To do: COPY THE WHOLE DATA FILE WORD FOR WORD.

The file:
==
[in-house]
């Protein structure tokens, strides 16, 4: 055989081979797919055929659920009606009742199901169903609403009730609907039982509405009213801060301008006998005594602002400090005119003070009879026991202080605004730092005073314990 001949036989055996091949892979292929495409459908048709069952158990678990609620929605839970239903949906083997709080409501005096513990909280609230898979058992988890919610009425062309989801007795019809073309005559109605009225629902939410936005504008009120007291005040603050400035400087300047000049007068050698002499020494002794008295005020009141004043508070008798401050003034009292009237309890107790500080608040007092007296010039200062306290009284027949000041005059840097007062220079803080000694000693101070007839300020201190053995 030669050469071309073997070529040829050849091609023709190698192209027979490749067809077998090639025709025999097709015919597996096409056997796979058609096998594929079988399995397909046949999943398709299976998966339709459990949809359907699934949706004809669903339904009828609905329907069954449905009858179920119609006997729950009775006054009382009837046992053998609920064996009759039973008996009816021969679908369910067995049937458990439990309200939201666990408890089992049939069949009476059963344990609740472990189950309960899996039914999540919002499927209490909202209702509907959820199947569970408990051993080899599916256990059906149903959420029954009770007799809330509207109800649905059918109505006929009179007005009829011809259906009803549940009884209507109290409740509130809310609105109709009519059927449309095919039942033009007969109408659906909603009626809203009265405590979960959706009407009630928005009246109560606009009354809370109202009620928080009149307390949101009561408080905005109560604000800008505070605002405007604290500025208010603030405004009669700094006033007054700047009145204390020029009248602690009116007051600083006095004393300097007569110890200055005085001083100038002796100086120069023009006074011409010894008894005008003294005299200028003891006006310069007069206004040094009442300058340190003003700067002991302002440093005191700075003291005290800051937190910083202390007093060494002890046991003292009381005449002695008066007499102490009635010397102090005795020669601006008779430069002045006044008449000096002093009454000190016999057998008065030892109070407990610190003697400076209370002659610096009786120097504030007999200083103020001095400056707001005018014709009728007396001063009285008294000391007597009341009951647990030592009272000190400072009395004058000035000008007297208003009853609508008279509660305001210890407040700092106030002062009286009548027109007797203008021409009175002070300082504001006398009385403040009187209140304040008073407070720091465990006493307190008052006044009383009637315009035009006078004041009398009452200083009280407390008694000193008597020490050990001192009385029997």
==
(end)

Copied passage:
[in-house]
């Protein structure tokens, strides 16, 4: 055989081979797919055929659920009606009742199901169903609403009730609907039982509405009213801060301008006998005594602002400090005119003070009879026991202080605004730092005073314990 001949036989055996091949892979292929495409459908048709069952158990678990609620929605839970239903949906083997709080409501005096513990909280609230898979058992988890919610009425062309989801007795019809073309005559109605009225629902939410936005504008009120007291005040603050400035400087300047000049007068050698002499020494002794008295005020009141004043508070008798401050003034009292009237309890107790500080608040007092007296010039200062306290009284027949000041005059840097007062220079803080000694000693101070007839300020201190053995 030669050469071309073997070529040829050849091609023709190698192209027979490749067809077998090639025709025999097709015919597996096409056997796979058609096998594929079988399995397909046949999943398709299976998966339709459990949809359907699934949706004809669903339904009828609905329907069954449905009858179920119609006997729950009775006054009382009837046992053998609920064996009759039973008996009816021969679908369910067995049937458990439990309200939201666990408890089992049939069949009476059963344990609740472990189950309960899996039914999540919002499927209490909202209702509907959820199947569970408990051993080899599916256990059906149903959420029954009770007799809330509207109800649905059918109505006929009179007005009829011809259906009803549940009884209507109290409740509130809310609105109709009519059927449309095919039942033009007969109408659906909603009626809203009265405590979960959706009407009630928005009246109560606009009354809370109202009620928080009149307390949101009561408080905005109560604000800008505070605002405007604290500025208010603030405004009669700094006033007054700047009145204390020029009248602690009116007051600083006095004393300097007569110890200055005085001083100038002796100086120069023009006074011409010894008894005008003294005299200028003891006006310069007069206004040094009442300058340190003003700067002991302002440093005191700075003291005290800051937190910083202390007093060494002890046991003292009381005449002695008066007499102490009635010397102090005795020669601006008779430069002045006044008449000096002093009454000190016999057998008065030892109070407990610190003697400076209370002659610096009786120097504030007999200083103020001095400056707001005018014709009728007396001063009285008294000391007597009341009951647990030592009272000190400072009395004058000035000008007297208003009853609508008279509660305001210890407040700092106030002062009286009548027109007797203008021409009175002070300082504001006398009385403040009187209140304040008073407070720091465990006493307190008052006044009383009637315009035009006078004041009398009452200083009280407390008694000193008597020490050990001192009385029997």